• Empagliflozin 25 mg/linagliptin 5 mg: body weight reduction of  3.0 kg from a mean baseline of 85.5 kg
    • Empagliflozin 10 mg/linagliptin 5 mg: body weight reduction of  2.6 kg from a mean baseline of 86.6 kg
    • Empagliflozin 25 mg: body weight reduction of  3.2 kg from a mean baseline of 87.7 kg
    • Empagliflozin 10 mg: body weight reduction of  2.5 kg from a mean baseline of 86.1 kg

Adverse events (AEs) were reported in 54.7 percent of subjects on the empagliflozin 25 mg/linagliptin 5 mg combination, 54.4 percent of subjects on the  empagliflozin 10 mg/linagliptin 5 mg combination, 63.1 percent of subjects on empagliflozin 25 mg, 57.1 percent of subjects on empagliflozin 10 mg and 54.5 percent of subjects on linagliptin 5 mg. Confirmed hypoglycemic AEs were reported in two subjects each on the empagliflozin 25 mg/linagliptin 5 mg combination (1.5 percent), the empagliflozin 10 mg/linagliptin 5 mg combination (1.5 percent), empagliflozin 10 mg (1.4 percent) and linagliptin 5 mg (1.5 percent), and four on empagliflozin 25 mg (2.8 percent); none required assistance.

Investigational empagliflozin/linagliptin combination in treatment-naïve adults with T2D with moderate hyperglycemia at baseline (mean baseline of 8.0 percent)  

This 52-week study of 677 adults with T2D who were treatment-naïve examined the reduction in A1C from baseline at 24 weeks. As with the metformin study, adults in this study had moderate hyperglycemia (mean A1C of 8.0 percent) at baseline.

  • A1C reduction with the empagliflozin 25 mg/linagliptin 5 mg combination was not statistically significantly greater than that of empagliflozin 25 mg.
  • A1C reduction with the empagliflozin 10 mg/linagliptin 5 mg combination was significantly greater than that of empagliflozin 10 mg alone.
  • Compared with linagliptin 5 mg, both combination doses significantly reduced A1C and body weight.
  • Significantly more adults who had A1C levels of 7.0 percent or more at baseline achieved A1C levels less than 7.0 percent after 24 weeks with both doses of the empagliflozin/linagliptin combination versus the empagliflozin component dose or linagliptin alone.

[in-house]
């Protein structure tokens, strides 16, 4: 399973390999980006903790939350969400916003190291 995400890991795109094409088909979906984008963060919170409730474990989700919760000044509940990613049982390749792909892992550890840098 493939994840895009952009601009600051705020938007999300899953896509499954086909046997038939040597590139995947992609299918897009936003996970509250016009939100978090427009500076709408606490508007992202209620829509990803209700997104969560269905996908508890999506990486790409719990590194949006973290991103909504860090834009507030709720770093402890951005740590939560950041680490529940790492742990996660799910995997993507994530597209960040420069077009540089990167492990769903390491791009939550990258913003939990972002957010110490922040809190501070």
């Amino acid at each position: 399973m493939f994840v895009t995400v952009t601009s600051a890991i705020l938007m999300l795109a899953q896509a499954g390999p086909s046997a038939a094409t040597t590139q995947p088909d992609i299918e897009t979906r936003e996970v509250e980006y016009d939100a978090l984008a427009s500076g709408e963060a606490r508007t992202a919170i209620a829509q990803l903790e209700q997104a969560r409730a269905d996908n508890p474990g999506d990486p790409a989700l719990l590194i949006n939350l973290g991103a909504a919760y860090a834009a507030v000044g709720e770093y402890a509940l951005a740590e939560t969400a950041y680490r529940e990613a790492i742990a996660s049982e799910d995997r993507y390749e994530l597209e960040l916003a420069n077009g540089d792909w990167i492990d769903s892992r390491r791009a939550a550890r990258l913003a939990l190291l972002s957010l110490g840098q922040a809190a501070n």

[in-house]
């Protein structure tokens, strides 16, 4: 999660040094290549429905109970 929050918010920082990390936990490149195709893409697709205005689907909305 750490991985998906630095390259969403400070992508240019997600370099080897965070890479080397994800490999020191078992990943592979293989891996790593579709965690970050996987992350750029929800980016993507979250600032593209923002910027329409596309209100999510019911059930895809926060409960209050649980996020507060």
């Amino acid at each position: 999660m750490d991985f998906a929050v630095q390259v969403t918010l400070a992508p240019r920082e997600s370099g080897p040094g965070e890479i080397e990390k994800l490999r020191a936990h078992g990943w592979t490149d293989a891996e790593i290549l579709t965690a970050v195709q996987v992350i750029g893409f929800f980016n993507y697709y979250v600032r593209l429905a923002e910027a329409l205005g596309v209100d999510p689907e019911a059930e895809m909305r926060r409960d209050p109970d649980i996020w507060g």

• Empagliflozin 25 mg/linagliptin 5 mg:  55.4 percent
    • Empagliflozin 10 mg/linagliptin 5 mg: 62.3 percent
    • Empagliflozin 25 mg: 41.5 percent
    • Empagliflozin 10 mg: 38.8 percent
    • Linagliptin 5 mg: 32.3 percent

AEs were reported in 58.8 percent of subjects on the empagliflozin 25 mg/linagliptin 5 mg combination, 63.2 percent of subjects on the empagliflozin 10 mg/linagliptin 5 mg combination, 57.8 percent of subjects on empagliflozin 25 mg, 62.2 percent of subjects on empagliflozin 10 mg and 64.4 percent of subjects on linagliptin 5 mg. Confirmed hypoglycemic AEs were reported in two subjects (1.5 percent) on empagliflozin 25 mg and one each (0.7 percent) on empagliflozin 10 mg and linagliptin 5 mg; none required assistance. No confirmed hypoglycemic events were reported for patients randomized to empagliflozin/linagliptin combinations.

About Empagliflozin
Empagliflozin is an investigational sodium glucose co-transporter-2 (SGLT2) inhibitor and is being studied for the reduction of blood glucose levels in adults with diabetes. The emerging SGLT2 inhibitor class removes excess glucose through the urine by blocking glucose re-absorption in the kidney. Empagliflozin is being studied in one of the largest clinical registration programs in its class, comprised of more than 10 multinational clinical trials and more than 13,000 adults with T2D.

About Linagliptin
Linagliptin, which is marketed as Tradjenta® (linagliptin) tablets in the U.S., is a once-daily, 5-mg tablet used along with diet and exercise to improve glycemic control in adults with T2D. TRADJENTA should not be used in patients with type 1 diabetes or for the treatment of diabetic ketoacidosis. TRADJENTA has not been studied in patients with a history of pancreatitis.

What is TRADJENTA?
TRADJENTA is a prescription medicine that is used along with diet and exercise to lower blood sugar in adults with type 2 diabetes.

TRADJENTA is not for people with type 1 diabetes or for people with diabetic ketoacidosis (increased ketones in the blood or urine).

If you have had inflammation of the pancreas (pancreatitis) in the past, it is not known if you have a higher chance of getting pancreatitis while you take TRADJENTA.

IMPORTANT SAFETY INFORMATION

What is the most important information I should know about TRADJENTA?

Serious side effects can happen to people taking TRADJENTA, including inflammation of the pancreas (pancreatitis), which may be severe and lead to death. Before you start taking TRADJENTA, tell your doctor if you have ever had pancreatitis, gallstones, a history of alcoholism, or high triglyceride levels.